Georgia and the Cherokee Nation
- Migration from the Carolinas
- Land Lotteries
- Cherokee Removal
- Three Families
MIGRATION FROM THE CAROLINAS TO GEORGIA
Cherokee and Creek Lands
Traders in 1773 claimed that Creeks and Cherokees owed them $200,000 so King George of England purchased a large tract of Georgia land bordering the Old-Ninety Six District of South Carolina and paid the Creek and Cherokee debts out of the proceeds. Wilkes County, created in 1777, drew wealthy Virginia cavaliers loyal to the the King. Soon Scots-Irish of North Carolina--fierce patriots-- moved into Wilkes County and battled the loyalists. Although the British subdued most of Georgia, Wilkes County held out. However many Georgia patriots were forced to flee.
After the war Elbert County was created from the north of Wilkes County. Some of the earliest residents had come across the river at the Cherokee Ford from Edgefield, South Carolina.1
Beyond the easternmost part of Georgia the land still was held by the Cherokee and Creek. After the Revolution the Cherokee were once again threatened with the loss of their land in the watershed of the Tennessee and Hiwassee along the western slope of the Great Smokey Mountains. Judge Richard Henderson [See Colonial Kentucky] who had bought Kentucky from them on the promise that the remaining Cherokee lands would be inviolate from that day forward--died in 1785. That very year the new United States imposed an agreement on the Cherokee, the "Hopewell Treaty," which again guaranteed the Cherokee Nation sovereignty over their land in Tennessee and Georgia.
By 1789 the Cherokee were pressured into ceding more land, and in 1790 the Creeks were forced to cede more of their land as well. Northeastern Georgia was divided up and Franklin County was created in 1790. Jackson county was broken off in 1796.
The first headright grants were given out as bounty land for service in the Revolution.2 The State of Georgia administered these grants in south Franklin County and north Washington county.3 A private in the Georgia Line would get 230 acres; a private in the Georgia militia would get 289.5 acres. A soldier called a "refugee" was one who had fled Georgia and then served from another state when the British "reimposed Royal authority" in Georgia in 1781.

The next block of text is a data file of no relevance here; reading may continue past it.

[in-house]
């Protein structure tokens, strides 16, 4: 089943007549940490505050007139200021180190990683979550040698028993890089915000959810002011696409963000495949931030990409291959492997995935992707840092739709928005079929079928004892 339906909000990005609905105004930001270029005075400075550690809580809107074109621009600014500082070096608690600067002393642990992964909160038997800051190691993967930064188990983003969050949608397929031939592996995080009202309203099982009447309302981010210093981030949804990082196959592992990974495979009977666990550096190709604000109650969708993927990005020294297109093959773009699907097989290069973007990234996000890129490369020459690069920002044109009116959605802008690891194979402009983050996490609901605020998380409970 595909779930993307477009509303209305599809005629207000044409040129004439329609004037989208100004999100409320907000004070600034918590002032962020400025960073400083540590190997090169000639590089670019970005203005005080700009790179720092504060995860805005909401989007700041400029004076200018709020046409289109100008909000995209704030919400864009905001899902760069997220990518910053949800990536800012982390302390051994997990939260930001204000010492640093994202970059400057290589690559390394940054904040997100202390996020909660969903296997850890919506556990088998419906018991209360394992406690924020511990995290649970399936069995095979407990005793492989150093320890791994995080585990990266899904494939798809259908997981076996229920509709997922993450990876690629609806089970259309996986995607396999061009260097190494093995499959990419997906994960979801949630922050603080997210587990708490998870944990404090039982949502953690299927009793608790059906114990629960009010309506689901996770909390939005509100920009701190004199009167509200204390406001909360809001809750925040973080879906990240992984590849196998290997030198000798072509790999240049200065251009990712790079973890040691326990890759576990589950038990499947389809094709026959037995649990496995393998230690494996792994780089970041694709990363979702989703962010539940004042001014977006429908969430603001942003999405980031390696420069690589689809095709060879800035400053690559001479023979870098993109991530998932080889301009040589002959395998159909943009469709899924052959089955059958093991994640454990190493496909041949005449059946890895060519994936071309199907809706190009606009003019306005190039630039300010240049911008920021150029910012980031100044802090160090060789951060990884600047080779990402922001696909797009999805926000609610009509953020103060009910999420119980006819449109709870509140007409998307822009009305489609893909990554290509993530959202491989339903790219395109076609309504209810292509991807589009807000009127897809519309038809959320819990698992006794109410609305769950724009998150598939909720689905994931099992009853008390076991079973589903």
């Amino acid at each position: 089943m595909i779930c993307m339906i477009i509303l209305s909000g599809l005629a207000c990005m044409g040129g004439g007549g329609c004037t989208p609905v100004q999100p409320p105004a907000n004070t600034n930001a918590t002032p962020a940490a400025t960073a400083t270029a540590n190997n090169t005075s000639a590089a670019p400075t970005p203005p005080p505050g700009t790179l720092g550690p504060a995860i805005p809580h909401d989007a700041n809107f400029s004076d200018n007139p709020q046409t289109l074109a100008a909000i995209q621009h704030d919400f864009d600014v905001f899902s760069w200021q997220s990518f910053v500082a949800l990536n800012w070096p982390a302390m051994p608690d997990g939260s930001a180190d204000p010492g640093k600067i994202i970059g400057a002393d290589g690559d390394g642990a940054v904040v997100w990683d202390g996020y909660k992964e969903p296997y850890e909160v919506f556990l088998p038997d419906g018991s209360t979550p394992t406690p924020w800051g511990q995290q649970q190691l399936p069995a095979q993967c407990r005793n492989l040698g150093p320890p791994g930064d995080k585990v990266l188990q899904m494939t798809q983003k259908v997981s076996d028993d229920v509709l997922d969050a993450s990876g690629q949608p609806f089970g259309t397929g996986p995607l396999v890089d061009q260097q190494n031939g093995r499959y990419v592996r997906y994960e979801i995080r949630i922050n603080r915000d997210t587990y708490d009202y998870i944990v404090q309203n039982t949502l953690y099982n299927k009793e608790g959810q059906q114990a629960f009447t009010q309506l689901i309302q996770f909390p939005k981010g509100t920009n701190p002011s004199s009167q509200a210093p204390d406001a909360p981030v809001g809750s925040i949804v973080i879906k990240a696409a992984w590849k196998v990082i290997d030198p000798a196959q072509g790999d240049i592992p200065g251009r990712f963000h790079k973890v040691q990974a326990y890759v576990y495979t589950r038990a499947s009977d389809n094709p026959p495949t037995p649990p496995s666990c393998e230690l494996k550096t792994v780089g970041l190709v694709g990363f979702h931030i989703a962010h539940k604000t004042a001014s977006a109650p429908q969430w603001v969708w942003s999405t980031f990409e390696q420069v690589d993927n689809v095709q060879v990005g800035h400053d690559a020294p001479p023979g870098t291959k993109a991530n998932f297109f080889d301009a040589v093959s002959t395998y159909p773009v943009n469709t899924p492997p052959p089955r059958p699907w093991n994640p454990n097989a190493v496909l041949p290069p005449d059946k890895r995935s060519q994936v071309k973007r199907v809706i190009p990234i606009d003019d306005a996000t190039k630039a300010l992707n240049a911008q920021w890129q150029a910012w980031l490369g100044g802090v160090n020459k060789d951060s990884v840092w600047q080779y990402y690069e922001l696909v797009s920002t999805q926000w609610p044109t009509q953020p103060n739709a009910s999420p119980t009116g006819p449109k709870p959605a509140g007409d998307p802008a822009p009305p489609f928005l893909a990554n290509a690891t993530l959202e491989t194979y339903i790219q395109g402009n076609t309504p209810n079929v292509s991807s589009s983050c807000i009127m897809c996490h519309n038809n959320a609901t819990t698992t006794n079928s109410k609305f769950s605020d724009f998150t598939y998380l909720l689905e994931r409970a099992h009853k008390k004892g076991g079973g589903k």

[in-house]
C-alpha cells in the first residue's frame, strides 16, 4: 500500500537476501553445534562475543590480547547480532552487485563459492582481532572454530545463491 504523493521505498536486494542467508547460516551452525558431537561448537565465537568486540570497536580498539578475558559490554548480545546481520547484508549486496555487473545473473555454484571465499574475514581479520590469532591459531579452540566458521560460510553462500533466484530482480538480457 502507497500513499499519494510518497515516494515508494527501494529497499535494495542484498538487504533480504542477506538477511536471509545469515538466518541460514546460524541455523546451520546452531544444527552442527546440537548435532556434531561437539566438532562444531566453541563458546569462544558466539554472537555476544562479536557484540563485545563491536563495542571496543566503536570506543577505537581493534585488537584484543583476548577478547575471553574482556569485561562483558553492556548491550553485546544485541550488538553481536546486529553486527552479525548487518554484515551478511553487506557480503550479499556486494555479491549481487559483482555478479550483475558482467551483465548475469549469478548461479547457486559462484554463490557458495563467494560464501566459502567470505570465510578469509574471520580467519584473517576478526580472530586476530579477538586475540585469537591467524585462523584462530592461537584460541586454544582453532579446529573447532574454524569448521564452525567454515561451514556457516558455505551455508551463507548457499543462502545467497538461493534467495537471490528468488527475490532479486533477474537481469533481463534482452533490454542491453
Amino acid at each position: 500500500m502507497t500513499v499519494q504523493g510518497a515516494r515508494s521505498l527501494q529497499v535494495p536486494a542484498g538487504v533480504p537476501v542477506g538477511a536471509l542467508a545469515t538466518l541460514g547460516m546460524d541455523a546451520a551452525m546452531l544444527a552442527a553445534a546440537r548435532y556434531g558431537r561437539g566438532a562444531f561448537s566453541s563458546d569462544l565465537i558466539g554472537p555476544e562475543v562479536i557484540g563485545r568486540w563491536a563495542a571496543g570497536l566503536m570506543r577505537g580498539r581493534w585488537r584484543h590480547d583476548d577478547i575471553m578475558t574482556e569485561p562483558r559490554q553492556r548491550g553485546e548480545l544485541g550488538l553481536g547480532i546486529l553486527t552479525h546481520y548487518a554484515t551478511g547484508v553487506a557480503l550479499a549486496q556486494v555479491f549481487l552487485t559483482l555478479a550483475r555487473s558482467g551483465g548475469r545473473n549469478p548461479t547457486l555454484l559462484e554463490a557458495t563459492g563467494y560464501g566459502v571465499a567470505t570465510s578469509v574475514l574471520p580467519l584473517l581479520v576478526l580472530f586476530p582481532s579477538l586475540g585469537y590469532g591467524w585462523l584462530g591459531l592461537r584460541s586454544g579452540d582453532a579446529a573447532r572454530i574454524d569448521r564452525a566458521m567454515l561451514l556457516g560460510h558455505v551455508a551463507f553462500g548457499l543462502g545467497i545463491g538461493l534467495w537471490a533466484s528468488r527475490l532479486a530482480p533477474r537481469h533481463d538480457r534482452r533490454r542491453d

Judge Richard Henderson's settlement had opened the door for rampant migration following the end of the Revolution. For 200 years the Cherokee had negotiated with the Anglo, had done business with him and had fought with and for him. While the new government craved the Cherokee's land, there were some within the new government that felt some token of good will, a supportive gesture, was necessary to improve the new nation's image.
So the Cherokee were made the model 'nation.' Funds were appropriated to provide it with agricultural assistance and training. Tools, seed and instruction were distributed. At first the Cherokee men ignored the help, but the Cherokee women, a powerful force within the Nation, took advantage of the opportunity and adopted the white man's agriculture so successfully that soon the men went along with it too. The villages flourished. They built houses of lumber and brick and developed large farms. Some of the farms became plantations and were worked by black slaves bought by the more prosperous Cherokee.
Some families assimilated thoroughly into the white people's way of life. Intermarriage between Cherokee women and white men was commonplace.
In 1803 President Thomas Jefferson purchased Louisiana from the French Emperor Napoleon for $15,000,000 and in so doing more than doubled the size of the U.S. The Territory of Mississippi was extended all the way to Tennessee the following year.
The federal government wanted to build a major road between Knoxville, Tennessee and Savannah, Georgia. The Cherokee Nation ceded a right of way and agreed to build a portion of road that passed through their land. In exchanage they were permitted to collect tolls and operate ferries on those parts that crossed rivers. The road augmented the flow of settlers into Georgia only adding to the pressure to divest the Cherokee of their land.
The first State lottery to sell Cherokee and Creek land to settlers was held in 1805. The land was available to anyone who had been a resident of Georgia for three years and was issued on the basis of family size. 4
In the War of 1812 the Creek sided with the British and the Cherokee with the U.S. Government. Constantly fighting squatting settlers, the Cherokee were now fighting the Creeks as well. In 1814 Andrew Jackson swept through the territory and vanquished the Creek Nation forcing them to cede 1,500,000 acres in Alabama Territory.